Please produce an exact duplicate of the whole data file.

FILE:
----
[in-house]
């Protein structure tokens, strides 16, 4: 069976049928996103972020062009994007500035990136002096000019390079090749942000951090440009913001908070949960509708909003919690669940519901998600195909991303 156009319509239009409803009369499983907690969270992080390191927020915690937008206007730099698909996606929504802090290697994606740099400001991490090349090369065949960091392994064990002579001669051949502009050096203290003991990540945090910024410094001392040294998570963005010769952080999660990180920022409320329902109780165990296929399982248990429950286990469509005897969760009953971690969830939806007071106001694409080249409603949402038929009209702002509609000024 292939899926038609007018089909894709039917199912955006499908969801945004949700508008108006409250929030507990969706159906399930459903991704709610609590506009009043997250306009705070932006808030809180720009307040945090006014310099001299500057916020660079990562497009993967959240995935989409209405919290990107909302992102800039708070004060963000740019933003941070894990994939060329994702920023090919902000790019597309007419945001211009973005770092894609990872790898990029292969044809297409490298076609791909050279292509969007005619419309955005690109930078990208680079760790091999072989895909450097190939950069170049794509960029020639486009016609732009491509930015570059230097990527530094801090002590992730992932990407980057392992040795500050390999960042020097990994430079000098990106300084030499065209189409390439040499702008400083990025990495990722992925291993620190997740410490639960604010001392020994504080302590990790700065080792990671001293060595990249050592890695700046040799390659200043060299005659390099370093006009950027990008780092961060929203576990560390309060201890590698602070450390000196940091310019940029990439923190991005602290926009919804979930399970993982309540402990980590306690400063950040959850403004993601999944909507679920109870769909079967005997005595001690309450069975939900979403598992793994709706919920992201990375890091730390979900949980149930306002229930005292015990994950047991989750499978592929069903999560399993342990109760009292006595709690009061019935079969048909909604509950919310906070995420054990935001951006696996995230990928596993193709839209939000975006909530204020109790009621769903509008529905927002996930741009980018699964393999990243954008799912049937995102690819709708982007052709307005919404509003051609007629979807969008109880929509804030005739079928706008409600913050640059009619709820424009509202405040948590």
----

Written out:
[in-house]
């Protein structure tokens, strides 16, 4: 069976049928996103972020062009994007500035990136002096000019390079090749942000951090440009913001908070949960509708909003919690669940519901998600195909991303 156009319509239009409803009369499983907690969270992080390191927020915690937008206007730099698909996606929504802090290697994606740099400001991490090349090369065949960091392994064990002579001669051949502009050096203290003991990540945090910024410094001392040294998570963005010769952080999660990180920022409320329902109780165990296929399982248990429950286990469509005897969760009953971690969830939806007071106001694409080249409603949402038929009209702002509609000024 292939899926038609007018089909894709039917199912955006499908969801945004949700508008108006409250929030507990969706159906399930459903991704709610609590506009009043997250306009705070932006808030809180720009307040945090006014310099001299500057916020660079990562497009993967959240995935989409209405919290990107909302992102800039708070004060963000740019933003941070894990994939060329994702920023090919902000790019597309007419945001211009973005770092894609990872790898990029292969044809297409490298076609791909050279292509969007005619419309955005690109930078990208680079760790091999072989895909450097190939950069170049794509960029020639486009016609732009491509930015570059230097990527530094801090002590992730992932990407980057392992040795500050390999960042020097990994430079000098990106300084030499065209189409390439040499702008400083990025990495990722992925291993620190997740410490639960604010001392020994504080302590990790700065080792990671001293060595990249050592890695700046040799390659200043060299005659390099370093006009950027990008780092961060929203576990560390309060201890590698602070450390000196940091310019940029990439923190991005602290926009919804979930399970993982309540402990980590306690400063950040959850403004993601999944909507679920109870769909079967005997005595001690309450069975939900979403598992793994709706919920992201990375890091730390979900949980149930306002229930005292015990994950047991989750499978592929069903999560399993342990109760009292006595709690009061019935079969048909909604509950919310906070995420054990935001951006696996995230990928596993193709839209939000975006909530204020109790009621769903509008529905927002996930741009980018699964393999990243954008799912049937995102690819709708982007052709307005919404509003051609007629979807969008109880929509804030005739079928706008409600913050640059009619709820424009509202405040948590």